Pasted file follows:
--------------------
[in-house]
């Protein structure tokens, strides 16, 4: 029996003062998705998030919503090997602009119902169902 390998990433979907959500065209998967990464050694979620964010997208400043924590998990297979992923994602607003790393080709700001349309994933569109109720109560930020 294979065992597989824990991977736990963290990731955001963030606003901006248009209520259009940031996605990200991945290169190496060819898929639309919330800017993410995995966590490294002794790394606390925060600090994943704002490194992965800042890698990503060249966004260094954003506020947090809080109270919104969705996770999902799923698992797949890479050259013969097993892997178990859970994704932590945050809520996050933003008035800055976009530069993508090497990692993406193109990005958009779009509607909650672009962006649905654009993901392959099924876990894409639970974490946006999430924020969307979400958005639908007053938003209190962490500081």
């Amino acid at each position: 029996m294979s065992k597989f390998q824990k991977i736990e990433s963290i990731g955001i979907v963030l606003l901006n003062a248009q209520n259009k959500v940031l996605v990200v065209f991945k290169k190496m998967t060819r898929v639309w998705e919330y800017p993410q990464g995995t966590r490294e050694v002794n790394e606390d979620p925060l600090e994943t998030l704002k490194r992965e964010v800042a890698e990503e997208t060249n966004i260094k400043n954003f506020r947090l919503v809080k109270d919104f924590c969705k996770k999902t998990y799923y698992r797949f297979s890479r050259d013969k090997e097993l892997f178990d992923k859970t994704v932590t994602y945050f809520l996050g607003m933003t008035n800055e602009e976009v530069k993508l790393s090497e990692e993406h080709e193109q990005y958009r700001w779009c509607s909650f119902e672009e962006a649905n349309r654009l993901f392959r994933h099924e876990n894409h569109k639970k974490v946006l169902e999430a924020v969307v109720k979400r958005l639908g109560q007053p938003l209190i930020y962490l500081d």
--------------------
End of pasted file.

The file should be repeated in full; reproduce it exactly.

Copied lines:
[in-house]
């Protein structure tokens, strides 16, 4: 029996003062998705998030919503090997602009119902169902 390998990433979907959500065209998967990464050694979620964010997208400043924590998990297979992923994602607003790393080709700001349309994933569109109720109560930020 294979065992597989824990991977736990963290990731955001963030606003901006248009209520259009940031996605990200991945290169190496060819898929639309919330800017993410995995966590490294002794790394606390925060600090994943704002490194992965800042890698990503060249966004260094954003506020947090809080109270919104969705996770999902799923698992797949890479050259013969097993892997178990859970994704932590945050809520996050933003008035800055976009530069993508090497990692993406193109990005958009779009509607909650672009962006649905654009993901392959099924876990894409639970974490946006999430924020969307979400958005639908007053938003209190962490500081």
């Amino acid at each position: 029996m294979s065992k597989f390998q824990k991977i736990e990433s963290i990731g955001i979907v963030l606003l901006n003062a248009q209520n259009k959500v940031l996605v990200v065209f991945k290169k190496m998967t060819r898929v639309w998705e919330y800017p993410q990464g995995t966590r490294e050694v002794n790394e606390d979620p925060l600090e994943t998030l704002k490194r992965e964010v800042a890698e990503e997208t060249n966004i260094k400043n954003f506020r947090l919503v809080k109270d919104f924590c969705k996770k999902t998990y799923y698992r797949f297979s890479r050259d013969k090997e097993l892997f178990d992923k859970t994704v932590t994602y945050f809520l996050g607003m933003t008035n800055e602009e976009v530069k993508l790393s090497e990692e993406h080709e193109q990005y958009r700001w779009c509607s909650f119902e672009e962006a649905n349309r654009l993901f392959r994933h099924e876990n894409h569109k639970k974490v946006l169902e999430a924020v969307v109720k979400r958005l639908g109560q007053p938003l209190i930020y962490l500081d």